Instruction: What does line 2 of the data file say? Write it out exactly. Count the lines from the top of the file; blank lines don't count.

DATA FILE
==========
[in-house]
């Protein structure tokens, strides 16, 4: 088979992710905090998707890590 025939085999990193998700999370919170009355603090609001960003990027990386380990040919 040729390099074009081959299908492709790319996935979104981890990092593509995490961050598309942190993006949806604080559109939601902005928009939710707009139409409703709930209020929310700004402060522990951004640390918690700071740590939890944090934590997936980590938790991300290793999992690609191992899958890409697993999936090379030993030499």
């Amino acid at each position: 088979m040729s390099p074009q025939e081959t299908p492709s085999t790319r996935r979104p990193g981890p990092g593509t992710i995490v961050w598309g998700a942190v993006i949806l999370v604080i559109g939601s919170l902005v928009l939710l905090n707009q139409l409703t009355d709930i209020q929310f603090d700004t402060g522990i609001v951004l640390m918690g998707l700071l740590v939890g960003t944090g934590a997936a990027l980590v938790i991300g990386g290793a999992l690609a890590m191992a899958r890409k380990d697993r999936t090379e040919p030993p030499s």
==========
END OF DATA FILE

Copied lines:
């Protein structure tokens, strides 16, 4: 088979992710905090998707890590 025939085999990193998700999370919170009355603090609001960003990027990386380990040919 040729390099074009081959299908492709790319996935979104981890990092593509995490961050598309942190993006949806604080559109939601902005928009939710707009139409409703709930209020929310700004402060522990951004640390918690700071740590939890944090934590997936980590938790991300290793999992690609191992899958890409697993999936090379030993030499």